How Video Piracy killed the economy of the Film industry?
Video piracy, in simple terms, means illegal copying of copyrighted new release film and then sold at significantly lower prices in the ‘grey’ market. And what is a ‘grey market’? Well, it is a market where the copied film is passed to public viewing through ‘unauthorized’ and illegal channels! In short, Video piracy is a direct theft of films produced painstakingly by producers pumping enormous money!
Lambasting the Video piracy, eminent filmmaker, late Raj Kapoor had referred Video piracy as a Monster! Annoyed by the attack of illegal Video piracy, Raj Kapoor said, “Video piracy is a ‘Monster’, and the Monster is killing the film business across the world. The film fraternity across the globe must unite and must fight against the ‘Monster’!
The Indian film industry was attacked by Video piracy in the early ’80s when Television, became a household feature in India. The craze of color TV to watch Asian Games brought down the price of Black and White TV. It was during this period suddenly there was a boom of TV in India. The rates of Black and White TV sets came down so drastically that even the labor class people bought the TV sets, and television became the cheapest form of entertainment for the common man. According to reports, by 1989, one-third population in urban cities of India had a TV. It was a significant penetration of TV in urban India.
A new technology invaded India called Video Cassette Recorder (VCR) to bank upon the enormous population. VCR is an electronic device that records audio/ video on magnetic Video Cassette tapes. These Video Cassette tapes record new release films and distribute them in the grey market. With the easy availability of Video Cassette, soon Video Libraries and Video parlor started mushrooming in the country. These video parlors showed the latest pirated prints of Bollywood movies at cheaper rates. In the ’80s, the cinema tickets in single-screen theatres in the suburbs, ranged between minimum Rs 25/- or 40/- while the video parlors showed new films for just Rs 5/- or Rs 10/-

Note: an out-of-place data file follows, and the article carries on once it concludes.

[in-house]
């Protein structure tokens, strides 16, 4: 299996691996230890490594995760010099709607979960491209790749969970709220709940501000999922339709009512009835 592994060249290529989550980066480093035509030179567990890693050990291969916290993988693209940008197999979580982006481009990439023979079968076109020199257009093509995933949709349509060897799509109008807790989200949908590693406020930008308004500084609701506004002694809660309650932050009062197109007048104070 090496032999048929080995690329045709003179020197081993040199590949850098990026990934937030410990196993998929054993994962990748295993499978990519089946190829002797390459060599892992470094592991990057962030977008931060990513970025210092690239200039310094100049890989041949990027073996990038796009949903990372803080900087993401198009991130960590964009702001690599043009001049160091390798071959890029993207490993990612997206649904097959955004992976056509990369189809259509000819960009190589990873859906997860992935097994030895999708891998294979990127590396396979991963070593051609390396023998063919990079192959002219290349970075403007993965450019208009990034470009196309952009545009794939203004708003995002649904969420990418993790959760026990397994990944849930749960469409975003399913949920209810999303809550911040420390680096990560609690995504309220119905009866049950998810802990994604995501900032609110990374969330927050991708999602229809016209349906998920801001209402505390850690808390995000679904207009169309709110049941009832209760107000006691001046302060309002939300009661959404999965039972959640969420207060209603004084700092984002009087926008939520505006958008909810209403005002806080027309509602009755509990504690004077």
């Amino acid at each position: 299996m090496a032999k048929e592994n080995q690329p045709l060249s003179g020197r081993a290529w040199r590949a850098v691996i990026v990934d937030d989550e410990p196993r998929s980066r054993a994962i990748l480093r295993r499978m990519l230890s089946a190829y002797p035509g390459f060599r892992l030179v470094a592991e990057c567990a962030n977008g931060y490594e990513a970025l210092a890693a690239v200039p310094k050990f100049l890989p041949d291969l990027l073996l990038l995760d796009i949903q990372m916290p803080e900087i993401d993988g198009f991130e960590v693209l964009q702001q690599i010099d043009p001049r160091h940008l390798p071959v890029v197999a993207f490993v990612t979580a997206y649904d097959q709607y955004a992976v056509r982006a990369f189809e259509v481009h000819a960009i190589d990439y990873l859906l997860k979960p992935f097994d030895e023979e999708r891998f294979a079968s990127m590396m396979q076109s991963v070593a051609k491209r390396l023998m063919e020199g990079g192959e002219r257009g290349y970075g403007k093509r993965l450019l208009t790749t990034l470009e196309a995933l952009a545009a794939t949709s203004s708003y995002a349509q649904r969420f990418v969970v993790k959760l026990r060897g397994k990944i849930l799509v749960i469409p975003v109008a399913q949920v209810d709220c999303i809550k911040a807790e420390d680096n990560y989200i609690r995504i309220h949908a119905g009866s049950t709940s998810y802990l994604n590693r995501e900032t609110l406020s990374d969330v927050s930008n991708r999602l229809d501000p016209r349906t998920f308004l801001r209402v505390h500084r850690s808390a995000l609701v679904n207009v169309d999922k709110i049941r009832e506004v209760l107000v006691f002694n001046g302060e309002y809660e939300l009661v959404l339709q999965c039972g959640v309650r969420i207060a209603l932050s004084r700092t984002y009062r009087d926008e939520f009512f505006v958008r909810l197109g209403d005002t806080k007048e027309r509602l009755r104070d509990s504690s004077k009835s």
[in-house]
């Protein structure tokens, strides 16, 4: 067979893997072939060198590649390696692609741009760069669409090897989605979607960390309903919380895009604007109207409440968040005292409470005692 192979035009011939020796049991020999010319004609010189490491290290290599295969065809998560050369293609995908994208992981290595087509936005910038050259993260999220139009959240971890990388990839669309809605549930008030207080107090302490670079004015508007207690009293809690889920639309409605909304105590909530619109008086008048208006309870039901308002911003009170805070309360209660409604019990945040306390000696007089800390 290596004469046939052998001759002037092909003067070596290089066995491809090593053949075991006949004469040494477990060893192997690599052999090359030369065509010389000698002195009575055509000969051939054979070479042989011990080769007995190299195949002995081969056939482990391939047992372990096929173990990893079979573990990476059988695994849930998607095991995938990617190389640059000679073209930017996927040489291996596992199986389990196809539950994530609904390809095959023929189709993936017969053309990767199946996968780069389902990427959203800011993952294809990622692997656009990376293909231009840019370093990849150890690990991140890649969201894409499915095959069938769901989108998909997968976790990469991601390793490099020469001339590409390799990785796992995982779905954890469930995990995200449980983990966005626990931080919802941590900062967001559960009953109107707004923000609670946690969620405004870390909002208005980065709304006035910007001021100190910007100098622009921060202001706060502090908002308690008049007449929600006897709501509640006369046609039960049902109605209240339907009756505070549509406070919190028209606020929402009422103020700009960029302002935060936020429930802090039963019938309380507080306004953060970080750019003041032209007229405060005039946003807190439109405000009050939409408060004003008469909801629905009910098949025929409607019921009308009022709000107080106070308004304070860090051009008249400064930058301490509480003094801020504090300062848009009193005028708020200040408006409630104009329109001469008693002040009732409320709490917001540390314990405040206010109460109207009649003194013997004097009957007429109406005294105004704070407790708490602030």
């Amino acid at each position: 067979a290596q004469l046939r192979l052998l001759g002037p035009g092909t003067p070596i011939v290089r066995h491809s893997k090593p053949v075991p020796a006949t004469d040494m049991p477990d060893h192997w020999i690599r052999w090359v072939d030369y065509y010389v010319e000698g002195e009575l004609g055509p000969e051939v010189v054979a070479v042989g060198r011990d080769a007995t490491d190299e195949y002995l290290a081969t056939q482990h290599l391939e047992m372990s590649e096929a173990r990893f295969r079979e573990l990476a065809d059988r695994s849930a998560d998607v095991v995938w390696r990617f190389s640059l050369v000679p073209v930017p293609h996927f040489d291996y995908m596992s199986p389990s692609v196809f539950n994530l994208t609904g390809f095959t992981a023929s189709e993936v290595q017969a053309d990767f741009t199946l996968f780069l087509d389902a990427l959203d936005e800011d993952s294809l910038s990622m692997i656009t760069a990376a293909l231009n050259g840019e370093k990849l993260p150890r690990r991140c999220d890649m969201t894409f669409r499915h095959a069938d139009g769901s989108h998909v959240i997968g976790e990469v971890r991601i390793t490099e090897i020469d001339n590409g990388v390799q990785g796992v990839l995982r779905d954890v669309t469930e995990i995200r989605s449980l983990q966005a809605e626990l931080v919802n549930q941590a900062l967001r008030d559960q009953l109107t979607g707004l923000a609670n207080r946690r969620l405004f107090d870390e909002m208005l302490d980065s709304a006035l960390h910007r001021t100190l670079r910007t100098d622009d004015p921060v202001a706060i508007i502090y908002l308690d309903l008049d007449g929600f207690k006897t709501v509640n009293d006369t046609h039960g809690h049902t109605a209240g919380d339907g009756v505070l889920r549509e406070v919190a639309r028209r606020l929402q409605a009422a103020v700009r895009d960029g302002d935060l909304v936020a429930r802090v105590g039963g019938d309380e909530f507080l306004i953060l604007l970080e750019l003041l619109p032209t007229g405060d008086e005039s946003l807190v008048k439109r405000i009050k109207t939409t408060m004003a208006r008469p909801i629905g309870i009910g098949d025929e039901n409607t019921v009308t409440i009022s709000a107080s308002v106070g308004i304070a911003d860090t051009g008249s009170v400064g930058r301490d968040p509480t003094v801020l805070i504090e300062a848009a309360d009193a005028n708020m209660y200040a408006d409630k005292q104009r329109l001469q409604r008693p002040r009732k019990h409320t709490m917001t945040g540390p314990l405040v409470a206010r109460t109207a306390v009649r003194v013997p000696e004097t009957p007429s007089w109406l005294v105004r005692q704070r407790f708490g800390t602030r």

However, with police raiding the video parlors, video piracy adopted a new style of business. Video Libraries started the business of renting VCR and Videocassette to citizens on an hourly basis. Citizens paid a small amount ranging between Rs 50/- to Rs 100/- and hired the VCR at their homes and watched movies full night! By 1989, around 30,000 videocassette libraries came up in India, everybody sold pirated latest films. A single VCR, connected to a TV set, catered to several viewers per screening, it was a lucrative business. Hence it opened many unauthorized video parlors, set up in dingy slums and interiors of the cities to avoid the police net.
By 1992 video parlors were widespread even in the rural areas of the country, thus eating a large chunk of the film producers’ business. Though the Motion Picture Producers Association of India had been fighting tooth and nail to stop video piracy, piracy continues to bleed the Indian film economy to as much as to $2.8 billion annually!
With growing technology, Video Piracy has become less tricky, as video piracy thieves steal the content during the post-production stages of the film. The film is copied in the pen drive and distributed across the world instantaneously!! Further, the threat from the internet website is also a hanging sword on the producers’ heads. To rub salt on the injury of film producers’, the OTT has boosted video piracy to 62% in India!
The film producers are in a fix but continue the business as Bollywood believes in the policy –The Show Must Go On!